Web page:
In the Azure world, your project, service, or application is generally deployed as one of three types: Azure Websites, Virtual Machines, or a Cloud Service. Cloud Services host one or multiple roles, each one being either being what’s known as a “Web Role” – an application that runs through IIS, or a “Worker Role” – an application that runs as a Windows service. Each role can be run over several instances, each of these run on a separate virtual machine, and these instances put together are load balancing to serve as a single application. Generally, you shouldn’t need to RDP into the servers hosting them, but on occasions you’ll need to do so. If you’re using Windows or (recently) Mac OS X, there’s no problem in connecting to these machines using the .rdp files you can download from the Windows Azure portal and use Microsoft’s own Remote Desktop client. But if you’re on Linux, or use a 3rd party program, then things get a little more complicated.
I ran into this problem, not because I’m using Linux, but because I’m using a remote connection manager called RoyalTSX (which I highly recommend by the way). It uses FreeRDP to connect to Windows systems using the RDP protocol. The developer says support for the following should be arriving some time next week, but for now I’m going to show you how to connect to one of these boxes with FreeRDP itself running on Linux.
First thing we need to do is get a very recent copy of FreeRDP, as the one in your distro’s repository is most likely going to be from the stable branch, which won’t support the command we need to pass to allow the authentication cookie through, so we’re going to have to compile the source code.
Make sure you have the development tools and git installed on your system – refer to your distribution’s documentation on how to do this as each distribution is different – then launch your command line and grab the following repo from github:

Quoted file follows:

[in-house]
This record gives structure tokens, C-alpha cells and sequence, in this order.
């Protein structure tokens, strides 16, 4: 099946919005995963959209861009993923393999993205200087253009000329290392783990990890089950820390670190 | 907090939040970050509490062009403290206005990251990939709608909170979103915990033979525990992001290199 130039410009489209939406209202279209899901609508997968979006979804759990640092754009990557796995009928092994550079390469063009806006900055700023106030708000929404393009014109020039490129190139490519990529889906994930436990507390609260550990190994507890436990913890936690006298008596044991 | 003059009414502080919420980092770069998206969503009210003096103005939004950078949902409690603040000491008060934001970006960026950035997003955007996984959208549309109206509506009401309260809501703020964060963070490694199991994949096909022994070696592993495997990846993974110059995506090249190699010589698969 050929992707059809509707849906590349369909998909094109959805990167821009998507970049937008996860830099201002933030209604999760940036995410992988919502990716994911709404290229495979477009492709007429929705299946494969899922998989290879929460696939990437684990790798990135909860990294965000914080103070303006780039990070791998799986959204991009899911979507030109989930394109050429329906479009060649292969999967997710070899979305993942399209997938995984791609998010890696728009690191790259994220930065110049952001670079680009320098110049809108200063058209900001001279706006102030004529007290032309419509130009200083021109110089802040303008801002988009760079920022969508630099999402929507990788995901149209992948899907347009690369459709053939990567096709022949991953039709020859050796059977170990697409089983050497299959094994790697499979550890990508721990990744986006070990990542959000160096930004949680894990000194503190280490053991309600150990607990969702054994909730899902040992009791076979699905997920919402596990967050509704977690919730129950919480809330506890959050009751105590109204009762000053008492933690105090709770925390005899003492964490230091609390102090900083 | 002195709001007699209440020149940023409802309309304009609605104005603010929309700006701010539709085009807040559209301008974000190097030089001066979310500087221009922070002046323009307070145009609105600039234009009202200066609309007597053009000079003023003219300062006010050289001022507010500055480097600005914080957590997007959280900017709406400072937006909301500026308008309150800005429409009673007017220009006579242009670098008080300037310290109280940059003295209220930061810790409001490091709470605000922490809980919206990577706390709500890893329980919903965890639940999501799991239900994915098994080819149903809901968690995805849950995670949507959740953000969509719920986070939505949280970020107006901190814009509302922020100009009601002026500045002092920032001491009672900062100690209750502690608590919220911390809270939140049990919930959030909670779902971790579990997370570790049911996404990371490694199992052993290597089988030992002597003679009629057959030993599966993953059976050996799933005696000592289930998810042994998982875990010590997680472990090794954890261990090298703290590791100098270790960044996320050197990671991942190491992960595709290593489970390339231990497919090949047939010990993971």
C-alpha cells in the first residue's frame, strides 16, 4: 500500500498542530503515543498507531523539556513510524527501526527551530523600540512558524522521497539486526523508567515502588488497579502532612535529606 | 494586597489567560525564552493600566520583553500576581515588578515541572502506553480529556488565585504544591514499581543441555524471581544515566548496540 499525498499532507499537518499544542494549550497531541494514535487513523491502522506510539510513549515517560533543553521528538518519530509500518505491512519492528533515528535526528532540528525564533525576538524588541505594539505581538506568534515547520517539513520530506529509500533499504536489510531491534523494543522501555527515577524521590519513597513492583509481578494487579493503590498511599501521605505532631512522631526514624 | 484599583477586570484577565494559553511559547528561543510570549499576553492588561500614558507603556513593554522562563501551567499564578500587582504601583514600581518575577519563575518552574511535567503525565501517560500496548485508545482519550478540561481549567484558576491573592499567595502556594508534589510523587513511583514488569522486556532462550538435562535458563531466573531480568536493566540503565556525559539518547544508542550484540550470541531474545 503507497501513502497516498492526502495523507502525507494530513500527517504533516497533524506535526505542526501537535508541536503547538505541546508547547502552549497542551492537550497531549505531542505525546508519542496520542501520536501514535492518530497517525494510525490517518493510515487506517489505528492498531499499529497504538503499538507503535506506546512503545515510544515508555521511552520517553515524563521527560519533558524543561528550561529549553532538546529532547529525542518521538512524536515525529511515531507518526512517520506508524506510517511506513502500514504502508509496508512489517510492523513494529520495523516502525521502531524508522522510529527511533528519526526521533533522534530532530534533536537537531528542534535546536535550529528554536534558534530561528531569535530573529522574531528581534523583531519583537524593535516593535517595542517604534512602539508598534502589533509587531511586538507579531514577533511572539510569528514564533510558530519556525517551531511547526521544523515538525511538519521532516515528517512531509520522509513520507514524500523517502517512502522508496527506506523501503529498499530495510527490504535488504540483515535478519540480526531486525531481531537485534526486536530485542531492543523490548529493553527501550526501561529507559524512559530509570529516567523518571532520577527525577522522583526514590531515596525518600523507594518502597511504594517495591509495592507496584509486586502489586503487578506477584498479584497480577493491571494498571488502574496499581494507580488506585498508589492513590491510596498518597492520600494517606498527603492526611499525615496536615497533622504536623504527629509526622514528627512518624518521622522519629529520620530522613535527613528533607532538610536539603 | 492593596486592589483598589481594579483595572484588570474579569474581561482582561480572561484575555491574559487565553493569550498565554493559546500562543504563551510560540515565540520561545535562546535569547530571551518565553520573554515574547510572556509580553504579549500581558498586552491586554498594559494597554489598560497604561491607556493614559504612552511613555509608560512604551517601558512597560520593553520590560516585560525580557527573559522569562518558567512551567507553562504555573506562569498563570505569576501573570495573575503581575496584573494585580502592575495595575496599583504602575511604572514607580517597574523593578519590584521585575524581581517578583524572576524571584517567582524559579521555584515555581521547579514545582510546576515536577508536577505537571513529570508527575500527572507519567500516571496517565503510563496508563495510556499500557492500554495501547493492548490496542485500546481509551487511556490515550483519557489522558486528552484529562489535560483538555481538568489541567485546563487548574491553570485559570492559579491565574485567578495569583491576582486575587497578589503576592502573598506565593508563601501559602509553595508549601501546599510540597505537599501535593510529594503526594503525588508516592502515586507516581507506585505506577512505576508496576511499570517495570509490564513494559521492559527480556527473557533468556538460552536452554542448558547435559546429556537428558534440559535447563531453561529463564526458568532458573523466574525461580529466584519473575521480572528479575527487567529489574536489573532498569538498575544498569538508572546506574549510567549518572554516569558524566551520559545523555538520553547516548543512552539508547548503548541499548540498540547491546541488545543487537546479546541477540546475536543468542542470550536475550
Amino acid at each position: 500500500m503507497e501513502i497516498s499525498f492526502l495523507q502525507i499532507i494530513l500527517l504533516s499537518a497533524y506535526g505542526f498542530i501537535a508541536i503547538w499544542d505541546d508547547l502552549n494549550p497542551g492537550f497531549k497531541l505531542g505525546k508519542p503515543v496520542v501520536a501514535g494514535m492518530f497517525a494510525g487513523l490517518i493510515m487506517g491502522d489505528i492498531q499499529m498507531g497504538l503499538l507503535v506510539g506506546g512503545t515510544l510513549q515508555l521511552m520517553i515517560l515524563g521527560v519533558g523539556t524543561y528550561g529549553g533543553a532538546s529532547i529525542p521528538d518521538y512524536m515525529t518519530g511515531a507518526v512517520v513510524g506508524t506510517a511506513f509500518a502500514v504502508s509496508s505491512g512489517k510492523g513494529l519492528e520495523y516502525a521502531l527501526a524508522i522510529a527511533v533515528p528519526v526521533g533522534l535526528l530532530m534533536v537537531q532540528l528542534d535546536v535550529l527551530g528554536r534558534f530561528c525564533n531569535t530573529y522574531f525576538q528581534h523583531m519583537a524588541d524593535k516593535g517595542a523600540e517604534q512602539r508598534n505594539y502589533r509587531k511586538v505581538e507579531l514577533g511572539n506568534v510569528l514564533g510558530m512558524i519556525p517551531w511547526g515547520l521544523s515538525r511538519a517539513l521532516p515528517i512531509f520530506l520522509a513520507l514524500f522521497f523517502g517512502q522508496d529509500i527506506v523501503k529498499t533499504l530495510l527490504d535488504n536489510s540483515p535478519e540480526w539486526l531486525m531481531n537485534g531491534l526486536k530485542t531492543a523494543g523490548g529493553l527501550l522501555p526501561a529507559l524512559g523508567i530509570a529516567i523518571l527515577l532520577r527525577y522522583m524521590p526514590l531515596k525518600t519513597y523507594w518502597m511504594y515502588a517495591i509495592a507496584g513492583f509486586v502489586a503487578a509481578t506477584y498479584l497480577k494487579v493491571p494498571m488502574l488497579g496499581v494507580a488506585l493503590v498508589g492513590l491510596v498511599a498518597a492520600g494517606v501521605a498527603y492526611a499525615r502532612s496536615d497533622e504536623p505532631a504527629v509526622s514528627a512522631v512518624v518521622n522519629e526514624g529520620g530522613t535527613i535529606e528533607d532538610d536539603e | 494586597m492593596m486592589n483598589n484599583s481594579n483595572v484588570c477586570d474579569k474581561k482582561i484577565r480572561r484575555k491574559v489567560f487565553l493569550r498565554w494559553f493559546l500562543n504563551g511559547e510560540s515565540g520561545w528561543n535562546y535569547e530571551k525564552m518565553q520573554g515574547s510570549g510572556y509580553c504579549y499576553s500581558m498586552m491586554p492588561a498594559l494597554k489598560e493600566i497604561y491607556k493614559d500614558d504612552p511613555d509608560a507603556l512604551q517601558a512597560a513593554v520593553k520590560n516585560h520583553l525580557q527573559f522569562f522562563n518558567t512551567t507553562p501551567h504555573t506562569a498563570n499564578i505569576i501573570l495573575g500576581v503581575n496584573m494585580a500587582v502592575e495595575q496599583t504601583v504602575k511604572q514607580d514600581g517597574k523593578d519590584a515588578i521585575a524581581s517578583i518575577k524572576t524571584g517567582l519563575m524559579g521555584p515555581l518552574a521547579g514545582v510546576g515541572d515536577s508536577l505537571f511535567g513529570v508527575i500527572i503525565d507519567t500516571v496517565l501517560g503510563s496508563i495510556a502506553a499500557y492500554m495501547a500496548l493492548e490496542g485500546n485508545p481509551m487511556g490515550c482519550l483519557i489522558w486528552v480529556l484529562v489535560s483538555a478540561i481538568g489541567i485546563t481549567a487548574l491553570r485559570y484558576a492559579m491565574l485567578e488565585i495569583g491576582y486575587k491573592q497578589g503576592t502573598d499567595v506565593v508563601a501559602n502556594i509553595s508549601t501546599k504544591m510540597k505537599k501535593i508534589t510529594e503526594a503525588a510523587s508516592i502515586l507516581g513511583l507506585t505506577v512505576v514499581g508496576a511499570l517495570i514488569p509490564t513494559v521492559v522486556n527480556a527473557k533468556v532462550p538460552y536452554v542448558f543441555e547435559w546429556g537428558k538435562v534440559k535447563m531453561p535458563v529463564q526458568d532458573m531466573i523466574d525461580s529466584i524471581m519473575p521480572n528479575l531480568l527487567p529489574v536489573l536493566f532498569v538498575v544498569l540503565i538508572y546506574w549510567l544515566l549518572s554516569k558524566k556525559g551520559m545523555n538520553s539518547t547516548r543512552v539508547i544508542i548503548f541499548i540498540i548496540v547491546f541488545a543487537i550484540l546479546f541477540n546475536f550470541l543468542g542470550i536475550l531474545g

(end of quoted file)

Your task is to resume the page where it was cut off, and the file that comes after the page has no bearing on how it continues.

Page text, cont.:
git clone https://github.com/FreeRDP/FreeRDP.git
Next we enter the folder and create a make file:
cmake -DCMAKE_BUILD_TYPE=Debug -DWITH_SSE2=ON .
At this point we should be able to install this in the usual way:
sudo make install
Check you’re running the new version of FreeRDP by running the following command:
This is FreeRDP version 1.1.0-beta1 (git 1.1.0-beta+2013071101-966-g7cf6)
Now, you’ll need to log onto the Azure portal, navigate to the cloud service you want to look at, and the instance you want to connect to and click “Connect” at the bottom of the screen. A .rdp file will be downloaded.
Open this up and you’ll find the following inside:
Using the information from above, you can now pass the following to FreeRDP:
xfreerdp /u:YourAdminAccount /p:Y0ur@dm1nP@$$w0rd /load-balance-info:"Cookie: mstshash=The.Name.Of.Your.App#The.Name.Of.Your.Instance_IN_0" /v:yourcloudservice.cloudapp.net
At this point you may get a warning saying the certificate can’t be trusted, allow the connection anyway, and you should be the presented with your RDP session.
The down side to this is when switching to a different instance (by changing the load-balance-info flag, your system will block the connection because it thinks the machine’s fingerprint had been changed. This makes perfect sense as you’re calling on the same machine (the load balancer) to serve up a different connection. Adding “–ignore-certificate” may get round this issue, but I haven’t tried it myself.
Hopefully RoyalTSX will be updated next week to include the “/load-balance-info” flag, which will let us integrate our cloud services into our remote session manager. But at least there is now a solution that works cross all platforms.
Note: Big thanks to my line manager who helped me rewrite the introduction to this post to make it more accurate.
Almost 24 hours after posting this guide, the feature has been added into RoyalTSX allowing us to add these Cloud Service machines into our remote desktop management software.